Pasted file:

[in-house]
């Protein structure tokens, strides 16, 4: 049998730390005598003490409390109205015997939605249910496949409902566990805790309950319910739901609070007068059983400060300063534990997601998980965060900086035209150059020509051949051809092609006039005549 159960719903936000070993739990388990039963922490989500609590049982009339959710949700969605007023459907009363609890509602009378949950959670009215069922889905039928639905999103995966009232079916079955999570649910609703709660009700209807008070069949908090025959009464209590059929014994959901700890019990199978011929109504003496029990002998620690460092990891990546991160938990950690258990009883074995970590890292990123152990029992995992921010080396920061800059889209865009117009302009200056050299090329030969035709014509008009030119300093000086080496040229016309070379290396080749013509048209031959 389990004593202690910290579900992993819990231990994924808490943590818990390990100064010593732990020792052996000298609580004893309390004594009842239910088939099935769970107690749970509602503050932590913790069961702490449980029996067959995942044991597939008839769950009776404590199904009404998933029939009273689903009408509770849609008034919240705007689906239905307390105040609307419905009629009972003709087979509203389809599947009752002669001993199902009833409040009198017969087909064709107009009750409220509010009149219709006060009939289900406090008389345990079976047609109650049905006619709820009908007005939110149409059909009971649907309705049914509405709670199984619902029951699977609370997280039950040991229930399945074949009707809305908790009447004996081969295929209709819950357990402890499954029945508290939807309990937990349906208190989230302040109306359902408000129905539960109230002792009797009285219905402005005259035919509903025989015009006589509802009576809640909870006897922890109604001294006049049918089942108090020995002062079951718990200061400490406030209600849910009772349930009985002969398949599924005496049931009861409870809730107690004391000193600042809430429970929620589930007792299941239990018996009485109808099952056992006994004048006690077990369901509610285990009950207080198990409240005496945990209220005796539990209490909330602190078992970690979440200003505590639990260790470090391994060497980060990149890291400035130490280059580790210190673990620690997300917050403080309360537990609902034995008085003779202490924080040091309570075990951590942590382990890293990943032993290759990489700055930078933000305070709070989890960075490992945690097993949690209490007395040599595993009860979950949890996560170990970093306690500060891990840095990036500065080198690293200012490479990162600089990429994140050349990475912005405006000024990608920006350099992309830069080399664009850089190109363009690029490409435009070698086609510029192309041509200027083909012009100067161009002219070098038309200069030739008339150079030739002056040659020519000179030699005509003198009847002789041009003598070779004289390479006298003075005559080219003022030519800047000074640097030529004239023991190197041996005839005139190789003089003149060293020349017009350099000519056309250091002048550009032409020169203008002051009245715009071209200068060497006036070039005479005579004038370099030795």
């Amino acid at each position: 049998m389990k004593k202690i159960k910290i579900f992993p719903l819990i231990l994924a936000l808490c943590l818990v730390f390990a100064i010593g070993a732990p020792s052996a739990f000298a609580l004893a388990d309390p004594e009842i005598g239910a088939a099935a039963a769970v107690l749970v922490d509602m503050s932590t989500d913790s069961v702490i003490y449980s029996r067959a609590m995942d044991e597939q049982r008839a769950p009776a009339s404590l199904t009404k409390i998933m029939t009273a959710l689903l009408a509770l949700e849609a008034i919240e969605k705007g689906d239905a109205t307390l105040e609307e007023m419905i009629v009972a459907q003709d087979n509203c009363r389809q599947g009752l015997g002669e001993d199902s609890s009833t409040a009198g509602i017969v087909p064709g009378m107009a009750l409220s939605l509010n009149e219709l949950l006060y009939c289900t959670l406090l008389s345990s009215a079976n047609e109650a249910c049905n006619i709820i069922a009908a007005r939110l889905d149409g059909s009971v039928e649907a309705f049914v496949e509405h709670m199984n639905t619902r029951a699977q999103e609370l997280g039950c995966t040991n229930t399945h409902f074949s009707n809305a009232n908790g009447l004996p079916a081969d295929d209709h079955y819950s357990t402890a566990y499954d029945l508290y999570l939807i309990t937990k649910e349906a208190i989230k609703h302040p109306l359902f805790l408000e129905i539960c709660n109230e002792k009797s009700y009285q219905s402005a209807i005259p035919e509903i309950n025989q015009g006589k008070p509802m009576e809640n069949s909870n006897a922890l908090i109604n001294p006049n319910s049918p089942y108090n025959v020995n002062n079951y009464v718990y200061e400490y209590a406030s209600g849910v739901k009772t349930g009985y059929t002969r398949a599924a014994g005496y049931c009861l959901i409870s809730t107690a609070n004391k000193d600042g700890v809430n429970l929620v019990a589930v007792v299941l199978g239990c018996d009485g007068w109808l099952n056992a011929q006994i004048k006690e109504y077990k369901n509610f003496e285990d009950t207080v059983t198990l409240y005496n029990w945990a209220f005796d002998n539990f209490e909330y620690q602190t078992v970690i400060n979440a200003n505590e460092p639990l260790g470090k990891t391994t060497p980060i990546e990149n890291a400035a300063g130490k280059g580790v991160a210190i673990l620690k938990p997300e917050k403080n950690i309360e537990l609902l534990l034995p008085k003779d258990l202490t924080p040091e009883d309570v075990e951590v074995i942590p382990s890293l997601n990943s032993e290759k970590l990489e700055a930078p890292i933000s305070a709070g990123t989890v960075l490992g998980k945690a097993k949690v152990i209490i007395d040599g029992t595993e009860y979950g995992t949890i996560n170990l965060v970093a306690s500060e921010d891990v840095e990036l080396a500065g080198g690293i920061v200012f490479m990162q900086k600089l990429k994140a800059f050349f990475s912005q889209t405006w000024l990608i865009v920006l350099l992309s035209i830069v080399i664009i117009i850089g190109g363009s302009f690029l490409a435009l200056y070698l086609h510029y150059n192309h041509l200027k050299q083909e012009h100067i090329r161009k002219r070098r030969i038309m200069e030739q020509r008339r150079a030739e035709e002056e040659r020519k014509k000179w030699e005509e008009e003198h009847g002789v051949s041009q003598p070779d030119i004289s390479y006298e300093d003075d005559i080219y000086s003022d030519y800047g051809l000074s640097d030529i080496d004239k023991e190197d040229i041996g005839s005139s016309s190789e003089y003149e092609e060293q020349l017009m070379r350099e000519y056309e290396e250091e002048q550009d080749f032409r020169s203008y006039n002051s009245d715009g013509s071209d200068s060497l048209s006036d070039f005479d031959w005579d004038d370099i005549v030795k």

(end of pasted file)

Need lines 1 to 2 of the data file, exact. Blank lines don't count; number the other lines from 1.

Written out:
[in-house]
């Protein structure tokens, strides 16, 4: 049998730390005598003490409390109205015997939605249910496949409902566990805790309950319910739901609070007068059983400060300063534990997601998980965060900086035209150059020509051949051809092609006039005549 159960719903936000070993739990388990039963922490989500609590049982009339959710949700969605007023459907009363609890509602009378949950959670009215069922889905039928639905999103995966009232079916079955999570649910609703709660009700209807008070069949908090025959009464209590059929014994959901700890019990199978011929109504003496029990002998620690460092990891990546991160938990950690258990009883074995970590890292990123152990029992995992921010080396920061800059889209865009117009302009200056050299090329030969035709014509008009030119300093000086080496040229016309070379290396080749013509048209031959 389990004593202690910290579900992993819990231990994924808490943590818990390990100064010593732990020792052996000298609580004893309390004594009842239910088939099935769970107690749970509602503050932590913790069961702490449980029996067959995942044991597939008839769950009776404590199904009404998933029939009273689903009408509770849609008034919240705007689906239905307390105040609307419905009629009972003709087979509203389809599947009752002669001993199902009833409040009198017969087909064709107009009750409220509010009149219709006060009939289900406090008389345990079976047609109650049905006619709820009908007005939110149409059909009971649907309705049914509405709670199984619902029951699977609370997280039950040991229930399945074949009707809305908790009447004996081969295929209709819950357990402890499954029945508290939807309990937990349906208190989230302040109306359902408000129905539960109230002792009797009285219905402005005259035919509903025989015009006589509802009576809640909870006897922890109604001294006049049918089942108090020995002062079951718990200061400490406030209600849910009772349930009985002969398949599924005496049931009861409870809730107690004391000193600042809430429970929620589930007792299941239990018996009485109808099952056992006994004048006690077990369901509610285990009950207080198990409240005496945990209220005796539990209490909330602190078992970690979440200003505590639990260790470090391994060497980060990149890291400035130490280059580790210190673990620690997300917050403080309360537990609902034995008085003779202490924080040091309570075990951590942590382990890293990943032993290759990489700055930078933000305070709070989890960075490992945690097993949690209490007395040599595993009860979950949890996560170990970093306690500060891990840095990036500065080198690293200012490479990162600089990429994140050349990475912005405006000024990608920006350099992309830069080399664009850089190109363009690029490409435009070698086609510029192309041509200027083909012009100067161009002219070098038309200069030739008339150079030739002056040659020519000179030699005509003198009847002789041009003598070779004289390479006298003075005559080219003022030519800047000074640097030529004239023991190197041996005839005139190789003089003149060293020349017009350099000519056309250091002048550009032409020169203008002051009245715009071209200068060497006036070039005479005579004038370099030795």